China has 800 million internet users.
- Baidu is the Chinese Google.
- Alibaba dominates online commerce.
- Tencent is the center of a social network similar to Facebook.
Let's take a look at the Chinese Internet.
In China there are local providers for all the services that the western internet offers.
Weibo is the Chinese Twitter.
Baidu is the map service (nothing from Google maps).
WeChat is the WhatsApp version.
With a series of secondary programs, WeChat allows mobile electronic payments to be made, including making a medical appointment.
All this has led to users, refugees in the concept of "Social Relations", to give less importance to the disclosure of personal information. What has facilitated the Government to monitor every step (literally) of the majority of its citizens.
The most popular services in China are video streaming.
But there the portals are not YouTube or Netflix, but Tencent Video, Quiyi or Youku.
This all sounds great right? So where is the problem?
This is very convenient for all Chinese trading platforms, since they do not have to compete with the rest of the world. But here we are in the presence of the greatest act of censorship that we can know.
This censorship is applicable to all types of information, trends and interests of the population. For example, political opinions.
It is common not to have access to foreign websites. If the contents are not approved by the government, the IP addresses are simply blocked. This measure currently affects Google and Wikipedia for example.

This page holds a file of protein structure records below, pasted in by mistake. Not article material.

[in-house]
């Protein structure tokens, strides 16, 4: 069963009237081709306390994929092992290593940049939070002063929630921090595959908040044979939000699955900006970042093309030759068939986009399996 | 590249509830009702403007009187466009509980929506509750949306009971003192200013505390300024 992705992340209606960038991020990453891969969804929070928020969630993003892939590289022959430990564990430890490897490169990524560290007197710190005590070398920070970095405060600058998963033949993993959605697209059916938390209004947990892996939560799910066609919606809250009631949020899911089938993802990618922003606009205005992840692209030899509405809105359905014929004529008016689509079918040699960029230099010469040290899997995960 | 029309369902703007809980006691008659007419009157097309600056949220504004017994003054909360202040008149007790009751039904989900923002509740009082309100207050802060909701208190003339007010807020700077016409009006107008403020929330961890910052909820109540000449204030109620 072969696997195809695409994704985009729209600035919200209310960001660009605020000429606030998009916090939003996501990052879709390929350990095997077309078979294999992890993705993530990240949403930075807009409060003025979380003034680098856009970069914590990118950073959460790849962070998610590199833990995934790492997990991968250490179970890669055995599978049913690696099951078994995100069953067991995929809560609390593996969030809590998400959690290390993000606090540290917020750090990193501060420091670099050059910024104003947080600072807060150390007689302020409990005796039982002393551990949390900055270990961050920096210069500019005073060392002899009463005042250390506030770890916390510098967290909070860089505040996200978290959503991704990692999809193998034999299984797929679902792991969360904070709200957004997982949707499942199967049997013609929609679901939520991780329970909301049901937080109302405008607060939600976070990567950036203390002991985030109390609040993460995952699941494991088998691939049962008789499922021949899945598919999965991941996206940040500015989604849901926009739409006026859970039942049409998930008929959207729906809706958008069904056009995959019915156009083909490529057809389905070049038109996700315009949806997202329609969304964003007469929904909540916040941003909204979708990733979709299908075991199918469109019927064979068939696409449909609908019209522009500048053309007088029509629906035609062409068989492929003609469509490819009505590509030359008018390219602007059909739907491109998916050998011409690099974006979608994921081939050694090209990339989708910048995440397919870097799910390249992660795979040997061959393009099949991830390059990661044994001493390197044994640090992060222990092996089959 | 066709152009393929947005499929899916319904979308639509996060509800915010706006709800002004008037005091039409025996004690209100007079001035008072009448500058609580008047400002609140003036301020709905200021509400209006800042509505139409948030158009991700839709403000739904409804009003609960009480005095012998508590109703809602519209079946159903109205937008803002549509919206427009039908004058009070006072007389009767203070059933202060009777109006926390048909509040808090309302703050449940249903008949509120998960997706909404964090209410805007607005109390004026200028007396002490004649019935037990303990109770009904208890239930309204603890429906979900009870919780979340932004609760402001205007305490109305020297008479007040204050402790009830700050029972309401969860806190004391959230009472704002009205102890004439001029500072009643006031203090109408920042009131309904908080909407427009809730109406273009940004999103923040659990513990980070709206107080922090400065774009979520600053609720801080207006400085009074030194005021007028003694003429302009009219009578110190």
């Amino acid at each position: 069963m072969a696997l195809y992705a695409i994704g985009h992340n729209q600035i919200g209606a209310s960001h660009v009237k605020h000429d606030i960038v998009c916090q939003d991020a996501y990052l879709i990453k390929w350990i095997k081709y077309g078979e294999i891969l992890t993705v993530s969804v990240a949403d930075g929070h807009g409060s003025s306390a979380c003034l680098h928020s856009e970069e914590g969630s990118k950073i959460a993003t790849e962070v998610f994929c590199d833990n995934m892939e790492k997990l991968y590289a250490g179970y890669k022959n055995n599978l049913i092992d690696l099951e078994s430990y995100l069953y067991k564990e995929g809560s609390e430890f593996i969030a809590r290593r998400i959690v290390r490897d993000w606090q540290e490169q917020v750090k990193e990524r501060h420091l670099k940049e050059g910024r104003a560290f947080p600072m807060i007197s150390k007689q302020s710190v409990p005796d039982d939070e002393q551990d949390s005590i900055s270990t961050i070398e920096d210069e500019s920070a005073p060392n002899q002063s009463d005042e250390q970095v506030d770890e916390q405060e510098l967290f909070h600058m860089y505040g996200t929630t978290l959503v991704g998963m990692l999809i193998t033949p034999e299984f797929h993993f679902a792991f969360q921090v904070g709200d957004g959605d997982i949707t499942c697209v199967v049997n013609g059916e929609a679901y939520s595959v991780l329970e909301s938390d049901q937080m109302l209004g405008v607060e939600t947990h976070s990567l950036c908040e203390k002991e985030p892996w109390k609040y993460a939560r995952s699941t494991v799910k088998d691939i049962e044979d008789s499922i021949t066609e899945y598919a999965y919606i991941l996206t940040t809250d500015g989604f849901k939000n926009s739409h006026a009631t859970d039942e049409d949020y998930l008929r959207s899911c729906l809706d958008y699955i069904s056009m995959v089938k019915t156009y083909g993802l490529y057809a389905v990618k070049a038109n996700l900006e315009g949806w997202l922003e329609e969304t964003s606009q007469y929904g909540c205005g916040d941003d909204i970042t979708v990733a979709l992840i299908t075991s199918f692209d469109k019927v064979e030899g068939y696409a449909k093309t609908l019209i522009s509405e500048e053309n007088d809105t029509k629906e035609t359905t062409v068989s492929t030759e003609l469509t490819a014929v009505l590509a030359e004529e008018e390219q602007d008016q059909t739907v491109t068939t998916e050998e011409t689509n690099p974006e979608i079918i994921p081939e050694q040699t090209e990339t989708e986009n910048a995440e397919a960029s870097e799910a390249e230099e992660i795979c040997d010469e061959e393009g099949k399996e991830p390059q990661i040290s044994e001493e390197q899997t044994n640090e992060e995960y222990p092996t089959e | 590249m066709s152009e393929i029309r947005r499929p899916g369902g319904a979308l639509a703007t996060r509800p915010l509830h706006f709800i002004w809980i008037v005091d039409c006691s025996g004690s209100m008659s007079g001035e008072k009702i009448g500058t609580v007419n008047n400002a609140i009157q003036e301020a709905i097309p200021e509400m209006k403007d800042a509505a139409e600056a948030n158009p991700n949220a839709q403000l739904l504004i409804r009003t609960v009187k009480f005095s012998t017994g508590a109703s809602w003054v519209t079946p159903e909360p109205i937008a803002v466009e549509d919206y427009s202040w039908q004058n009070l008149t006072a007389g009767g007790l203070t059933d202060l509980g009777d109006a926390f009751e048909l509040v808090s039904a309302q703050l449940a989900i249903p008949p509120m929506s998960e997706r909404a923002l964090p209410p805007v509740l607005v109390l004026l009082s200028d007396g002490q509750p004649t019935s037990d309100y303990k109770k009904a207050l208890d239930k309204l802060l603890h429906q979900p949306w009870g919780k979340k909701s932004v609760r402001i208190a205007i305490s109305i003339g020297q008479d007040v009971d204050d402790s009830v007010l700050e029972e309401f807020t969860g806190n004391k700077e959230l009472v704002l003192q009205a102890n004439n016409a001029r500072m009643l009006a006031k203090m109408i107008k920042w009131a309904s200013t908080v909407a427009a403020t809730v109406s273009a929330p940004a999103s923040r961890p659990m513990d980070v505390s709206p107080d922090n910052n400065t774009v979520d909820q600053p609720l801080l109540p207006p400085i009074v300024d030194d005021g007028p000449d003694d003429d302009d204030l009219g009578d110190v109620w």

The Chinese digital commerce companies themselves committed themselves to the government to censor the contents.
With the help of very sophisticated image recognition algorithms, Wechat can prevent the transmission of photos in real time.
A study by citizenlab.ca from the University of Toronto in Canada, it was able to verify by means of an experiment where the image of an empty chair was sent which referred to a deceased Chinese human rights activist, was not received by his interlocutor in China through chat.
The Chinese government is constantly innovating and increasing its technological developments in surveillance, control and cyber security.
Thanks to these government measures, Internet activity remains politically calm, while from the commercial and cultural point of view it is full of activity and innovation.
But the internet has lost its prominence in the liberalization and democratization of Chinese society.
All this is technologically fascinating, but the socio-political and socio-economic consequences are terrifying.
The marketing of cryptoassets is prohibited and penalized in China.
How would all this control influence digital financial freedoms?